"Lost Ones" is a great track, though. It offers up a pretty realistic portrayal of what someone may go through when discussion whether to abort a pregnancy, something we don't see to often in hip-hop. I've also found this track slightly problematic over the years. Yes, it's an honest portrayal and Cole's male character does concede some ground. Additionally, Cole provides the woman's counterpoint, "speaking" from the woman's POV on the second verse. But, it's his "speaking" from the woman's POV that almost negates the woman's POV as it's borderline caricature.

I do like the "nobody's perfect" mantra running throughout this track and how it leads into, well, "Nobody's Perfect." 


A laid-back discussion of "making it" and women Cole'd like to have sex with, "Perfect" has its moments of honesty, possibly seen through the corny set-ups ("Cole heating up like that leftover lasagna" comes to mind). Additionally, Missy provides a hook that makes this song feel like a throwback. It's not too much else I can say about this one. It's a decent radio-friendly track with a couple real-world nuggets in it.

From that high, where we're told to "multiply by three" the number of men a woman says she has had sex with, we're taken back down to some lows where Cole discusses the man's side of adultery (both the cheater and the cheatee). Armed with some No I.D. production and, per the usual (it seems), slightly lazy punchlines, Cole paints a picture of cheaters. It's one that actually tries to delve into the "why" versus just focusing on the "what," possibly putting his own cheating tendencies on his relationship with his father. It's a dope track which displays Cole's storytelling. However, his punchlines and similes keep it from achieving the highs it probably should.

Next up? The NBA 2K16-featured "Rise and Shine." It's the perfect hype song from the early 2010s. "I'm meaner than Katrina mixed with Gina--'shut up, Cole!'" is still a chuckle-worthy line and the track itself is dopeness. It takes that "corny Cole" we see throughout this project, mixes in "serious series Cole" and adds a bit of growth for good measure. From that goo of a track, we're given Two-Punch Man Cole (a/k/a J. Cole as some see him after 2014 FHD). He may not be able to dead a beat with just one punch, but he still packs a wallop. Afterwards, "God's Gift" features more of this TPM Cole. It's probably also because of the damn beat. 

"Breakdown," however, is one of the highlights of the album. We get a vulnerable artist who, despite his, at times, tired similes and shit, he's still a man who wants his family to be there with and for him. That's why SOME people flock to Cole; they see themselves in him and his fuck-ups. That's something I'd go as far as to say he does better than most artists, that connection with his fanbase. The boombap-focused track draws you in and the lush samples hooks you, but it's that "I'm just like you" feel that keeps you there.

As I've already talked about "Work Out" in our intro, I guess it's time to get to the question you've all been waiting for.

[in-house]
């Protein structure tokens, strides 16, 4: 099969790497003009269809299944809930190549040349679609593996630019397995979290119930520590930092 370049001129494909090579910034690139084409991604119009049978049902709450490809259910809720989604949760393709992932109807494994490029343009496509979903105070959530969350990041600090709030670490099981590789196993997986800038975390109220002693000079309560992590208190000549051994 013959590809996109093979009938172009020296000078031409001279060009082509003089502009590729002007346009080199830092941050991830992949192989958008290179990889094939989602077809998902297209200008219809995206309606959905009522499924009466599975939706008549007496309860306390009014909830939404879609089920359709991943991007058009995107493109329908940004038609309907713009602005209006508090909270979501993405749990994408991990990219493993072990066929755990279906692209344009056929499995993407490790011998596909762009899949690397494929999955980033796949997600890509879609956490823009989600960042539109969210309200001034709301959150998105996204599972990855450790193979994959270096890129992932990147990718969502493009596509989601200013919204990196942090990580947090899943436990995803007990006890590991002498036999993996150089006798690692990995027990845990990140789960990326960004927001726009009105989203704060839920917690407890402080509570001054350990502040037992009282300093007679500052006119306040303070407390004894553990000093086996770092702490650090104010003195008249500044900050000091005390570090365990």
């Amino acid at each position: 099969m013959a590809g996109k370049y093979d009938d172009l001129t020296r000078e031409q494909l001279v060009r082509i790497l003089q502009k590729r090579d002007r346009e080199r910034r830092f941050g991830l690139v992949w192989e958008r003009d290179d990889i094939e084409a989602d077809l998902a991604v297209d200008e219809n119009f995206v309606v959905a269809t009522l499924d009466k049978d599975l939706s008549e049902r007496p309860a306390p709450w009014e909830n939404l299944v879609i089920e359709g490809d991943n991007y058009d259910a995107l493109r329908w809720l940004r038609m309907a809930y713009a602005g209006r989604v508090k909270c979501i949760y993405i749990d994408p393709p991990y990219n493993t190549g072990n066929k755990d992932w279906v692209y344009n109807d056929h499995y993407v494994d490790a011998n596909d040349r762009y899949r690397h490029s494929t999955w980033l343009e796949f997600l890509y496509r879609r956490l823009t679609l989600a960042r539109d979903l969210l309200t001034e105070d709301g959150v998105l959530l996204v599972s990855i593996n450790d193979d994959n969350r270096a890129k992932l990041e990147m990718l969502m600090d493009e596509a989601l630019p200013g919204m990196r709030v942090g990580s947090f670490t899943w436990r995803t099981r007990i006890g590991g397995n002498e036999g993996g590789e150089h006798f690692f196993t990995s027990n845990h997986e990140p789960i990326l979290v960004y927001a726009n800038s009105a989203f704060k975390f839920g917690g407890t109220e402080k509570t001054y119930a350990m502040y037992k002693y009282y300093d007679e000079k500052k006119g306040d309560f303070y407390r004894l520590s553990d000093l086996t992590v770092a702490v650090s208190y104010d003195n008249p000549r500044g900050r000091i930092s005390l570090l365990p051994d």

Why does he seem to look like someone just shat in his oatmeal more than he looks legitimately happy?

Was Cole World: The Sideline Story Really That Bad?

For years, I've played with the idea that Cole World had more "meh" moments than overall good ones. Revisiting it for the first time in a while, it turns out that, in my opinion, the album isn't really that "bad." There are worst things to vibe to than Cole World.

BUT!

It sure as hell isn't that "good," either.

There, I finally fucking said it.

It's melodramatic as fuck (even though the beats bang more often than not) it often feels like a retread of his previous mixtapes, the punchlines were shrug-inducingly "meh" more than they are outright meta-referencing genius (which brings down Cole's ability to tell an engaging story), and Cole was, obviously, still finding his voice on the project, which led to a lot of awkward sleep-inducing Cole flows. Could you do worse damage to your ears? Yeah, probably.

But, if you're an actual stan of the guy and want to "prove" that he's dope, could you do better by not using this album to make a claim that Cole is a lyrical miracle full of spiritual missiles or what-the-fuck-ever?

Hell, yeah. Even the greatness on this project is often overshadowed by the things many who don't like Cole chastise him for. So, truth be told? If we had just this project to base his career off of, I'd have absolutely no problem saying he's overrated, underdeveloped, etc. And while he's grown as an artist, you have to be absolutely blind to say that this is a great album.

Most of the project teeters on that fine line between "oh, ok. This cool" and lazily slopped together to try and rehash goodness while broadening his fan base. There are great tracks and good moments on this project. But, a couple dope tracks on an album don't make the entire album great. If you want Cole at his best, go burn 2014 FHD ad nauseum and skip this one. I mean, I like Cole and have been a fan of his for years, but I'm not blind.

"But, Speed, could you have done better," some of you are probably asking. To that, I've only ten words. And I'm not sorry for any of them.

No-fi or otherwise, the entire SOTB! catalog trumps this project.